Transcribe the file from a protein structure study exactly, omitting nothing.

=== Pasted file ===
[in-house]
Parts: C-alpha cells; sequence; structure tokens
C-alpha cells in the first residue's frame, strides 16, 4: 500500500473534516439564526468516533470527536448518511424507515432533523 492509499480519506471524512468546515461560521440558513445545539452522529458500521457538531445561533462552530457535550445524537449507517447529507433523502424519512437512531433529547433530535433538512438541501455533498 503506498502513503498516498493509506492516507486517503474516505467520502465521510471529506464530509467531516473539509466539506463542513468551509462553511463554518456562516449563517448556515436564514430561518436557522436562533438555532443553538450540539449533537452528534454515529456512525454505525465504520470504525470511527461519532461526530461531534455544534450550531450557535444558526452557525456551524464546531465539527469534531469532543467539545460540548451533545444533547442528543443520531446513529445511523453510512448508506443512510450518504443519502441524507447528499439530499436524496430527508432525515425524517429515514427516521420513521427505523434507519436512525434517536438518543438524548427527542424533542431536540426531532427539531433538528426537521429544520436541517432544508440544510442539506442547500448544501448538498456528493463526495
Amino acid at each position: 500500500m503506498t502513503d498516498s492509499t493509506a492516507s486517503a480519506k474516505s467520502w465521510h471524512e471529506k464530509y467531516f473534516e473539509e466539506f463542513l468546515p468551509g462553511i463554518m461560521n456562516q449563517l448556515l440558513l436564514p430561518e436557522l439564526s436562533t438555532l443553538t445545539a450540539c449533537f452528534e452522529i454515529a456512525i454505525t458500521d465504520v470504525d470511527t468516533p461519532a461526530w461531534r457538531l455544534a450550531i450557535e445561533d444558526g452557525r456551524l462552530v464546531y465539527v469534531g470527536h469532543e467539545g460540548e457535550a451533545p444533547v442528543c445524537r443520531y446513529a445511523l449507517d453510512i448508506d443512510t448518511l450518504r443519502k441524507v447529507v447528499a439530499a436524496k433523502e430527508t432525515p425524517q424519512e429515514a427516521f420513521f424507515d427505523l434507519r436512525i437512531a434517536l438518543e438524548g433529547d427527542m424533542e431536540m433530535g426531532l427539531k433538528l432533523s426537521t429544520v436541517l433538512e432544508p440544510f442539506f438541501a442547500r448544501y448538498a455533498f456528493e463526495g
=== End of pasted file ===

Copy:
[in-house]
Parts: C-alpha cells; sequence; structure tokens
C-alpha cells in the first residue's frame, strides 16, 4: 500500500473534516439564526468516533470527536448518511424507515432533523 492509499480519506471524512468546515461560521440558513445545539452522529458500521457538531445561533462552530457535550445524537449507517447529507433523502424519512437512531433529547433530535433538512438541501455533498 503506498502513503498516498493509506492516507486517503474516505467520502465521510471529506464530509467531516473539509466539506463542513468551509462553511463554518456562516449563517448556515436564514430561518436557522436562533438555532443553538450540539449533537452528534454515529456512525454505525465504520470504525470511527461519532461526530461531534455544534450550531450557535444558526452557525456551524464546531465539527469534531469532543467539545460540548451533545444533547442528543443520531446513529445511523453510512448508506443512510450518504443519502441524507447528499439530499436524496430527508432525515425524517429515514427516521420513521427505523434507519436512525434517536438518543438524548427527542424533542431536540426531532427539531433538528426537521429544520436541517432544508440544510442539506442547500448544501448538498456528493463526495
Amino acid at each position: 500500500m503506498t502513503d498516498s492509499t493509506a492516507s486517503a480519506k474516505s467520502w465521510h471524512e471529506k464530509y467531516f473534516e473539509e466539506f463542513l468546515p468551509g462553511i463554518m461560521n456562516q449563517l448556515l440558513l436564514p430561518e436557522l439564526s436562533t438555532l443553538t445545539a450540539c449533537f452528534e452522529i454515529a456512525i454505525t458500521d465504520v470504525d470511527t468516533p461519532a461526530w461531534r457538531l455544534a450550531i450557535e445561533d444558526g452557525r456551524l462552530v464546531y465539527v469534531g470527536h469532543e467539545g460540548e457535550a451533545p444533547v442528543c445524537r443520531y446513529a445511523l449507517d453510512i448508506d443512510t448518511l450518504r443519502k441524507v447529507v447528499a439530499a436524496k433523502e430527508t432525515p425524517q424519512e429515514a427516521f420513521f424507515d427505523l434507519r436512525i437512531a434517536l438518543e438524548g433529547d427527542m424533542e431536540m433530535g426531532l427539531k433538528l432533523s426537521t429544520v436541517l433538512e432544508p440544510f442539506f438541501a442547500r448544501y448538498a455533498f456528493e463526495g